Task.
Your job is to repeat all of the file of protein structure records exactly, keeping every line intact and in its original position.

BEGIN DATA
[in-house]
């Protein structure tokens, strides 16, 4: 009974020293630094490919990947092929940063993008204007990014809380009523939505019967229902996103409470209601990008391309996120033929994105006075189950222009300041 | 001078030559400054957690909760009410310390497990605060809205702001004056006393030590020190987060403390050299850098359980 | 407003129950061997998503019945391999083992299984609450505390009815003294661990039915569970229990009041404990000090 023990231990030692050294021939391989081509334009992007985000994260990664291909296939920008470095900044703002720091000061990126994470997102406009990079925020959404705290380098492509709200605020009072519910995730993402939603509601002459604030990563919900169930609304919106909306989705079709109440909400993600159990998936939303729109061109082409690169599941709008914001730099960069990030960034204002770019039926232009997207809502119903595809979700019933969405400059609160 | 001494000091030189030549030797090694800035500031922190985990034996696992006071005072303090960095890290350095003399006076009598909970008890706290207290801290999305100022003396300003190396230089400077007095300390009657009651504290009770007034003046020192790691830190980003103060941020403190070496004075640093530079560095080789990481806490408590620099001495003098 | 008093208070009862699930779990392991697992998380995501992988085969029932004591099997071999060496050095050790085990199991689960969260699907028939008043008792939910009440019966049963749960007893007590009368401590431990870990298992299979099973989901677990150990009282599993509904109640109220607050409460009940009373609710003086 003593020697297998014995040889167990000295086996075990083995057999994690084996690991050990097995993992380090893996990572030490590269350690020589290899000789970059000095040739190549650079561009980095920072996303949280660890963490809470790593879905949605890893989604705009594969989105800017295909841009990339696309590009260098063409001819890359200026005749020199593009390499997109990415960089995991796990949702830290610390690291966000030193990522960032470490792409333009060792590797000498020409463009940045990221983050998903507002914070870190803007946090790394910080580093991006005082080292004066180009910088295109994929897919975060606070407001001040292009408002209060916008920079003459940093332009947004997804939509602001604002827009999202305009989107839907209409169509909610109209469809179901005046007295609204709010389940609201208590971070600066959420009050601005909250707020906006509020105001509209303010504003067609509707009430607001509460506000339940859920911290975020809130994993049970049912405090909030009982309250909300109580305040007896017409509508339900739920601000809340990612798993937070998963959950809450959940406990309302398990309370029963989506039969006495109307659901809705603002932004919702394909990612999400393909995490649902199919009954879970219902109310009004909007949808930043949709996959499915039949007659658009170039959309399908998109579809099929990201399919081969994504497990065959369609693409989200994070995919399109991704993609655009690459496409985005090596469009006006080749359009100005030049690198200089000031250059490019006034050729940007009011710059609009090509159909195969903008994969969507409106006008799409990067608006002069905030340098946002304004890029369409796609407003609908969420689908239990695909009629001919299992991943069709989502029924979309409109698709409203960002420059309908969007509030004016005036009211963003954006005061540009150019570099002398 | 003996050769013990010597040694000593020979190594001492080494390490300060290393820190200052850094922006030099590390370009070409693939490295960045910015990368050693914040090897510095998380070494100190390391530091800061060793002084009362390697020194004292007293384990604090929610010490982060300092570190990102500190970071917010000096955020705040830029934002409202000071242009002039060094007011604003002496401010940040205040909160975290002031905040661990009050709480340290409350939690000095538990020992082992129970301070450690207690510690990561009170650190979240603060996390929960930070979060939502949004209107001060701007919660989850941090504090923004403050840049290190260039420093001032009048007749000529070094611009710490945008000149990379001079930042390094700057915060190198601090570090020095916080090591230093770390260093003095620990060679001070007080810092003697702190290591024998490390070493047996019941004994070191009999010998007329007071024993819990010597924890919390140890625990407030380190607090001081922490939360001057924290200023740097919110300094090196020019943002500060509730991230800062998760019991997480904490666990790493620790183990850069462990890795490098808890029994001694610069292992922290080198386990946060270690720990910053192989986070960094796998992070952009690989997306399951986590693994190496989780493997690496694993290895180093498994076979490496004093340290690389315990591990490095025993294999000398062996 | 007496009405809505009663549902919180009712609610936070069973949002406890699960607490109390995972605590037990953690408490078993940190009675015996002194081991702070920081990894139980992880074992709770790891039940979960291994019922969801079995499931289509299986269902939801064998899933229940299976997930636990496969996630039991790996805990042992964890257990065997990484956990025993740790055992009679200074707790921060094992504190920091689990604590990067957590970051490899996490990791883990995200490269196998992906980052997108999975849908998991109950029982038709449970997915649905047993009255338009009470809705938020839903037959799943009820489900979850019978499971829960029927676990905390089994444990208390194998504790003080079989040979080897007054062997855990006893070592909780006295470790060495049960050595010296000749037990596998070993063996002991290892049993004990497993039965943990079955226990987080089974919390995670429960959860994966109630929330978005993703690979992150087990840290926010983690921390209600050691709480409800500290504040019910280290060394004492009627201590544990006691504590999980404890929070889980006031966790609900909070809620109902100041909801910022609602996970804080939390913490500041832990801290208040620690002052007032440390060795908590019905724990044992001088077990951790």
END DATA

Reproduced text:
[in-house]
């Protein structure tokens, strides 16, 4: 009974020293630094490919990947092929940063993008204007990014809380009523939505019967229902996103409470209601990008391309996120033929994105006075189950222009300041 | 001078030559400054957690909760009410310390497990605060809205702001004056006393030590020190987060403390050299850098359980 | 407003129950061997998503019945391999083992299984609450505390009815003294661990039915569970229990009041404990000090 023990231990030692050294021939391989081509334009992007985000994260990664291909296939920008470095900044703002720091000061990126994470997102406009990079925020959404705290380098492509709200605020009072519910995730993402939603509601002459604030990563919900169930609304919106909306989705079709109440909400993600159990998936939303729109061109082409690169599941709008914001730099960069990030960034204002770019039926232009997207809502119903595809979700019933969405400059609160 | 001494000091030189030549030797090694800035500031922190985990034996696992006071005072303090960095890290350095003399006076009598909970008890706290207290801290999305100022003396300003190396230089400077007095300390009657009651504290009770007034003046020192790691830190980003103060941020403190070496004075640093530079560095080789990481806490408590620099001495003098 | 008093208070009862699930779990392991697992998380995501992988085969029932004591099997071999060496050095050790085990199991689960969260699907028939008043008792939910009440019966049963749960007893007590009368401590431990870990298992299979099973989901677990150990009282599993509904109640109220607050409460009940009373609710003086 003593020697297998014995040889167990000295086996075990083995057999994690084996690991050990097995993992380090893996990572030490590269350690020589290899000789970059000095040739190549650079561009980095920072996303949280660890963490809470790593879905949605890893989604705009594969989105800017295909841009990339696309590009260098063409001819890359200026005749020199593009390499997109990415960089995991796990949702830290610390690291966000030193990522960032470490792409333009060792590797000498020409463009940045990221983050998903507002914070870190803007946090790394910080580093991006005082080292004066180009910088295109994929897919975060606070407001001040292009408002209060916008920079003459940093332009947004997804939509602001604002827009999202305009989107839907209409169509909610109209469809179901005046007295609204709010389940609201208590971070600066959420009050601005909250707020906006509020105001509209303010504003067609509707009430607001509460506000339940859920911290975020809130994993049970049912405090909030009982309250909300109580305040007896017409509508339900739920601000809340990612798993937070998963959950809450959940406990309302398990309370029963989506039969006495109307659901809705603002932004919702394909990612999400393909995490649902199919009954879970219902109310009004909007949808930043949709996959499915039949007659658009170039959309399908998109579809099929990201399919081969994504497990065959369609693409989200994070995919399109991704993609655009690459496409985005090596469009006006080749359009100005030049690198200089000031250059490019006034050729940007009011710059609009090509159909195969903008994969969507409106006008799409990067608006002069905030340098946002304004890029369409796609407003609908969420689908239990695909009629001919299992991943069709989502029924979309409109698709409203960002420059309908969007509030004016005036009211963003954006005061540009150019570099002398 | 003996050769013990010597040694000593020979190594001492080494390490300060290393820190200052850094922006030099590390370009070409693939490295960045910015990368050693914040090897510095998380070494100190390391530091800061060793002084009362390697020194004292007293384990604090929610010490982060300092570190990102500190970071917010000096955020705040830029934002409202000071242009002039060094007011604003002496401010940040205040909160975290002031905040661990009050709480340290409350939690000095538990020992082992129970301070450690207690510690990561009170650190979240603060996390929960930070979060939502949004209107001060701007919660989850941090504090923004403050840049290190260039420093001032009048007749000529070094611009710490945008000149990379001079930042390094700057915060190198601090570090020095916080090591230093770390260093003095620990060679001070007080810092003697702190290591024998490390070493047996019941004994070191009999010998007329007071024993819990010597924890919390140890625990407030380190607090001081922490939360001057924290200023740097919110300094090196020019943002500060509730991230800062998760019991997480904490666990790493620790183990850069462990890795490098808890029994001694610069292992922290080198386990946060270690720990910053192989986070960094796998992070952009690989997306399951986590693994190496989780493997690496694993290895180093498994076979490496004093340290690389315990591990490095025993294999000398062996 | 007496009405809505009663549902919180009712609610936070069973949002406890699960607490109390995972605590037990953690408490078993940190009675015996002194081991702070920081990894139980992880074992709770790891039940979960291994019922969801079995499931289509299986269902939801064998899933229940299976997930636990496969996630039991790996805990042992964890257990065997990484956990025993740790055992009679200074707790921060094992504190920091689990604590990067957590970051490899996490990791883990995200490269196998992906980052997108999975849908998991109950029982038709449970997915649905047993009255338009009470809705938020839903037959799943009820489900979850019978499971829960029927676990905390089994444990208390194998504790003080079989040979080897007054062997855990006893070592909780006295470790060495049960050595010296000749037990596998070993063996002991290892049993004990497993039965943990079955226990987080089974919390995670429960959860994966109630929330978005993703690979992150087990840290926010983690921390209600050691709480409800500290504040019910280290060394004492009627201590544990006691504590999980404890929070889980006031966790609900909070809620109902100041909801910022609602996970804080939390913490500041832990801290208040620690002052007032440390060795908590019905724990044992001088077990951790």